instead of


Reducing single point of failure

This requirement is very common, and having NAS system as a ‘point’ it brings us that having the NAS leads us to having single point of failure.  I understand that there are multiple redundancies that could be installed into the system, such as RAID 5, or obscene configurations such as RAID 1+5.  Note: for later, it seems that the article author has a same opinion on it as me:

Recommended Uses: Critical applications requiring very high fault tolerance. In my opinion, if you get to the point of needing this much fault tolerance this badly, you should be looking beyond RAID to remote mirroring, clustering or other redundant server setups; RAID 10 provides most of the benefits with better performance and lower cost. Not widely implemented.

In my words: if you need such system, it’s better to have recording drives distributed on each recording machine, have RAID 5 there, and additionally have NAS (or some other form of storage) to DUPLICATE everything.

Bandwidth issues

At a configuration with 4 channels recorded at one machine, and with above mentioned data rate for video and audio, each machine will produce 5 megabit of content every second.  Roughly, that is .5 megabyte.  Even ZIP drive could almost handle that.  However, if you have 10 times that (for 10 recorders) and have central storage for the whole bunch of channels, that is 5 megabytes of data at a constant rate that never stops.

Consider that central storage in question is NAS has hard drives configured in RAID 5.  That means that it will have to receive, calculate parity for, move the drive heads, write to drive, …  It will be very busy NAS, and with everything else in mind, it won’t have a second of a break.  Add to that occasional reading of the content from the archive diggers, and you’ll soon figure out that the NAS will have to take it all itself.

On the other hand, archive access applications such as VideoPhill Player doesn’t have anything against having the channels on different recorder machines.

Conclusion (for bandwidth issues) – having each recorder machine handle both encoding and storage for 4 channels will reduce single point of stress for both recording and the archive access.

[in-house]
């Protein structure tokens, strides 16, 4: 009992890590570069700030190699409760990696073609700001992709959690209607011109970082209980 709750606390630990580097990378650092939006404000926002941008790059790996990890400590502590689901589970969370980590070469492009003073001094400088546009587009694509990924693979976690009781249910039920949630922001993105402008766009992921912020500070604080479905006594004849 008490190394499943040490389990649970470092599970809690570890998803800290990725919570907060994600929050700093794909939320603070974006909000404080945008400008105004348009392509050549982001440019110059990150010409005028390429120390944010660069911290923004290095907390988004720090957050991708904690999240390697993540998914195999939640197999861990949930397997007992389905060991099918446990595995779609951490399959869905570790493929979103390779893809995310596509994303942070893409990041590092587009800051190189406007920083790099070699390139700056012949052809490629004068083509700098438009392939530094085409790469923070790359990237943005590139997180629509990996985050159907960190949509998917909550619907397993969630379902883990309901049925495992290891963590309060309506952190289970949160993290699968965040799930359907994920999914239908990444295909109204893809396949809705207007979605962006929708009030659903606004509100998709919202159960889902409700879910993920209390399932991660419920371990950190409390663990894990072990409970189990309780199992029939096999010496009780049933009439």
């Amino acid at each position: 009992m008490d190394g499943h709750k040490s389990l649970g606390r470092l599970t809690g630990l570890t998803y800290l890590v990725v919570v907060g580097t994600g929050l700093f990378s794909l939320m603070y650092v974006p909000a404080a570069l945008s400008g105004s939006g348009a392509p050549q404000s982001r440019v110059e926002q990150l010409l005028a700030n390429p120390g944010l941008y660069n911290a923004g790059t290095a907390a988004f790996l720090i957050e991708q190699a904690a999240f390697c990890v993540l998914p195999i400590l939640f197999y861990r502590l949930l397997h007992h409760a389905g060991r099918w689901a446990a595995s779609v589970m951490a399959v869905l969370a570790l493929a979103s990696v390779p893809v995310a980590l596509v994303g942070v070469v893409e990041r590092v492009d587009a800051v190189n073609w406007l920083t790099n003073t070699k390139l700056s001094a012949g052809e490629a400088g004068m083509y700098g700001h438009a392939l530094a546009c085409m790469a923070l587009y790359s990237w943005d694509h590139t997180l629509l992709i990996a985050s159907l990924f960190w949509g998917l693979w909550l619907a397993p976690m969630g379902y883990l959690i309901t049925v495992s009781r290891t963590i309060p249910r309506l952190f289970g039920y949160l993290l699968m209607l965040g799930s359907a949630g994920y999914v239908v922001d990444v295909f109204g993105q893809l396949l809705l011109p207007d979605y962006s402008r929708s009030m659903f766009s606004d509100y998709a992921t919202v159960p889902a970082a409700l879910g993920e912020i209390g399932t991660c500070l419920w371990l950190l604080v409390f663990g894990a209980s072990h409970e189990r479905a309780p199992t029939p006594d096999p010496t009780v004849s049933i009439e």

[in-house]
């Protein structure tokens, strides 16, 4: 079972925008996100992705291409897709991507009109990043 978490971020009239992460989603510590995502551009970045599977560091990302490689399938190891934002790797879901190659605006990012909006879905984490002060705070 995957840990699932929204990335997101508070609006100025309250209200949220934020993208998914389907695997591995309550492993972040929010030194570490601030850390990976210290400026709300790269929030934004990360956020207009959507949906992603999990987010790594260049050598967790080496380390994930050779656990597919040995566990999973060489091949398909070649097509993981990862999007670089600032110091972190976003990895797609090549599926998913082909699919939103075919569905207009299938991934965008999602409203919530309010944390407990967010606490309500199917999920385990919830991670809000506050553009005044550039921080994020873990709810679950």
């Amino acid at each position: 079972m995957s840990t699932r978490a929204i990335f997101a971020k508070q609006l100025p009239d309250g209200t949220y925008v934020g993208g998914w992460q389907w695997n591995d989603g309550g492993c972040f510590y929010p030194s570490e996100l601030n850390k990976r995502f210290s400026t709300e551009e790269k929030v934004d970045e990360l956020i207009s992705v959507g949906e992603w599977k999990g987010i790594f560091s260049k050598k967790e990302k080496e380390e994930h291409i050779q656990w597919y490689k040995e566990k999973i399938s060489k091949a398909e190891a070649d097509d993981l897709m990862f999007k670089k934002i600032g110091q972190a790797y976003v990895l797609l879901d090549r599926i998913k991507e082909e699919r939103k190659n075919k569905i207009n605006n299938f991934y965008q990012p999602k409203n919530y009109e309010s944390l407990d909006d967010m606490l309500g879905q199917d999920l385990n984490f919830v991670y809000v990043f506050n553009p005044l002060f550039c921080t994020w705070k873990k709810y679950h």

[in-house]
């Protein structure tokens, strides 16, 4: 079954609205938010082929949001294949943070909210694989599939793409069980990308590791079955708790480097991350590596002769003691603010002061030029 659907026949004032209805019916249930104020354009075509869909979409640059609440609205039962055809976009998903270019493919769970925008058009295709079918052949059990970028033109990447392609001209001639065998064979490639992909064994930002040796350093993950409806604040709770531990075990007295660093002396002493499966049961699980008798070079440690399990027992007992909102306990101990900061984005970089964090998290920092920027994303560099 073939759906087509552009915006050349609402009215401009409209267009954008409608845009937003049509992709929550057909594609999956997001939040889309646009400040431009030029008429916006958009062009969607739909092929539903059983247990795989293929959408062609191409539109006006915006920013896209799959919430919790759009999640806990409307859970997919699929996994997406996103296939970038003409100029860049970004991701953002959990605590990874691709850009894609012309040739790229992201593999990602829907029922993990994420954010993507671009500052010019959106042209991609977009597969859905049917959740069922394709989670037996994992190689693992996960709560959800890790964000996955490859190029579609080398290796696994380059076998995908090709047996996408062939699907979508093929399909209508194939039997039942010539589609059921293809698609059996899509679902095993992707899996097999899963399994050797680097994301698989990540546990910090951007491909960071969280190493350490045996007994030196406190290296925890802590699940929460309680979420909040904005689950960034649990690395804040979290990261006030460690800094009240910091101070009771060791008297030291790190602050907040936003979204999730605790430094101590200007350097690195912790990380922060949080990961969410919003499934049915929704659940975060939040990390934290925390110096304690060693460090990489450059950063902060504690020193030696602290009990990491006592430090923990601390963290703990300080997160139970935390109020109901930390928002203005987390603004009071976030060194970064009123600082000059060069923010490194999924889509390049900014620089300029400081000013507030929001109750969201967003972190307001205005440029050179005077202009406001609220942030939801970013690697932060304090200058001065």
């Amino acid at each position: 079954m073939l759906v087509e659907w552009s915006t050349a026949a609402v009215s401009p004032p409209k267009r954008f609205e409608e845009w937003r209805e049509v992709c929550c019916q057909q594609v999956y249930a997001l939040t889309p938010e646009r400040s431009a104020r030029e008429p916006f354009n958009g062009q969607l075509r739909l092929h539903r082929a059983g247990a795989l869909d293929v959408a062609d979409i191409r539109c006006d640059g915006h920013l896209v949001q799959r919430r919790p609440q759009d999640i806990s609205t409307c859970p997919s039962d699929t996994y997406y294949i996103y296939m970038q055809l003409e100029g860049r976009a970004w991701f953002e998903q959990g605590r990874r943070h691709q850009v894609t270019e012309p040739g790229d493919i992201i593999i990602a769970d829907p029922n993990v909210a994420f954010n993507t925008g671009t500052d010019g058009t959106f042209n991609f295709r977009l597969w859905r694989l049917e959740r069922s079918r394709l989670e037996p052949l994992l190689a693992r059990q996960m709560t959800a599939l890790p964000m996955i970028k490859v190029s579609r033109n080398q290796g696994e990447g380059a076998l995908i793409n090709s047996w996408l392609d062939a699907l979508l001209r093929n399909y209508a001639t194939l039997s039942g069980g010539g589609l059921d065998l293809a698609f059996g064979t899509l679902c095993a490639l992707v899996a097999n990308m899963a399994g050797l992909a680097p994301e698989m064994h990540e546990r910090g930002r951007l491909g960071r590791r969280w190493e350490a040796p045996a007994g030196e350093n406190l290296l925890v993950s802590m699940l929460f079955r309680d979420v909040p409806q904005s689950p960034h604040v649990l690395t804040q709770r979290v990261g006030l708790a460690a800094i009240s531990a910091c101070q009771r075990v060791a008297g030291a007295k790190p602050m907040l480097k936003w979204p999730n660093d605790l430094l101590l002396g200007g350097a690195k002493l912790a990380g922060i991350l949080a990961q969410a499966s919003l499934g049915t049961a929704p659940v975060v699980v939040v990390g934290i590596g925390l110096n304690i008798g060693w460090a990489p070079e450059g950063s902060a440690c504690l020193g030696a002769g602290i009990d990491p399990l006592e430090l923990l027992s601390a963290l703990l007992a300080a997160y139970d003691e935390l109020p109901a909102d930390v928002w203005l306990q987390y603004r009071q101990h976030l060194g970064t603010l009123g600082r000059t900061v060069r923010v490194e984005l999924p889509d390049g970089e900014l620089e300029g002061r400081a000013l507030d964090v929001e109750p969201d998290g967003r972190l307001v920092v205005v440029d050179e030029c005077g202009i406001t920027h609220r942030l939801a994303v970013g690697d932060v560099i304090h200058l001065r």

Having dumped my intuition in this few paragraphs, I hope that I presented case that is strong enough against having NAS for video logger/archive storage.  Again, everything said is from my experience on the subject, and I’m no storage expert who will talk petabytes, just a simple consultant trying to get my clients best bang for the buck.  Please, I won’t mind objections to the text, on the contrary…


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One Response to “Having NAS is great (or is it?)”

  1. Denis says:

    Here’s a example of a good setup for a recording storage pool.

    Take the cheapest E5 cpu, stuff maximum ram possible in it, put it in a box that does 24 hotswap SATA’s and plug in a LSI host controller with 2 external ports in it.

    Install Solaris/Ilumos/whatever on it, turn on ZFS, create 12 mirror pairs inside RAID0 field (RAID10).

    Turn on deduplication and compression.

    On a good day you can probably put around 50Tb of data on that pool, any drive failure will initiate a rebuild of only that mirror pair, and you can expand the system (while running) with additional JBOD boxes (12 or 24 or 48 drives) filled with nice fat 3Tb drives.

    Theorycrafting, you can end up with about 200 drives of 3Tb for a grand total of 600Tb native space.

    This is pretty much cheapest setup in the world for “proper” storage.

    Also RAID5 rebuilds in case of drive failures are longer then RAID10. Dedup and compression should help a bit to offset the storage loss.